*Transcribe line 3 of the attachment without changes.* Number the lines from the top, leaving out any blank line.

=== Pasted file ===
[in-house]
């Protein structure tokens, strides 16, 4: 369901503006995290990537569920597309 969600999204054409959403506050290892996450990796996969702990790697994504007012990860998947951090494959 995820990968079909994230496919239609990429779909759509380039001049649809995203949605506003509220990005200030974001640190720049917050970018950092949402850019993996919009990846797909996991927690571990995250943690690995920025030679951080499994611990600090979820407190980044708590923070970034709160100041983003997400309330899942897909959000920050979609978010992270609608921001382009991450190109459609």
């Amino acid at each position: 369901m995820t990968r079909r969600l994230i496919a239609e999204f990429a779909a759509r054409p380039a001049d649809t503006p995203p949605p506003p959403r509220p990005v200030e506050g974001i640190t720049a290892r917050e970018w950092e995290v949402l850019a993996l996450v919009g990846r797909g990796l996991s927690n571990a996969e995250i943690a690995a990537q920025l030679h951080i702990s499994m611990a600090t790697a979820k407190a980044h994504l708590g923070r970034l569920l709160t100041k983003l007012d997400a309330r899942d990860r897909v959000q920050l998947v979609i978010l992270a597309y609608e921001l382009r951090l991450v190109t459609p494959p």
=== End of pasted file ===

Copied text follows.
């Amino acid at each position: 369901m995820t990968r079909r969600l994230i496919a239609e999204f990429a779909a759509r054409p380039a001049d649809t503006p995203p949605p506003p959403r509220p990005v200030e506050g974001i640190t720049a290892r917050e970018w950092e995290v949402l850019a993996l996450v919009g990846r797909g990796l996991s927690n571990a996969e995250i943690a690995a990537q920025l030679h951080i702990s499994m611990a600090t790697a979820k407190a980044h994504l708590g923070r970034l569920l709160t100041k983003l007012d997400a309330r899942d990860r897909v959000q920050l998947v979609i978010l992270a597309y609608e921001l382009r951090l991450v190109t459609p494959p």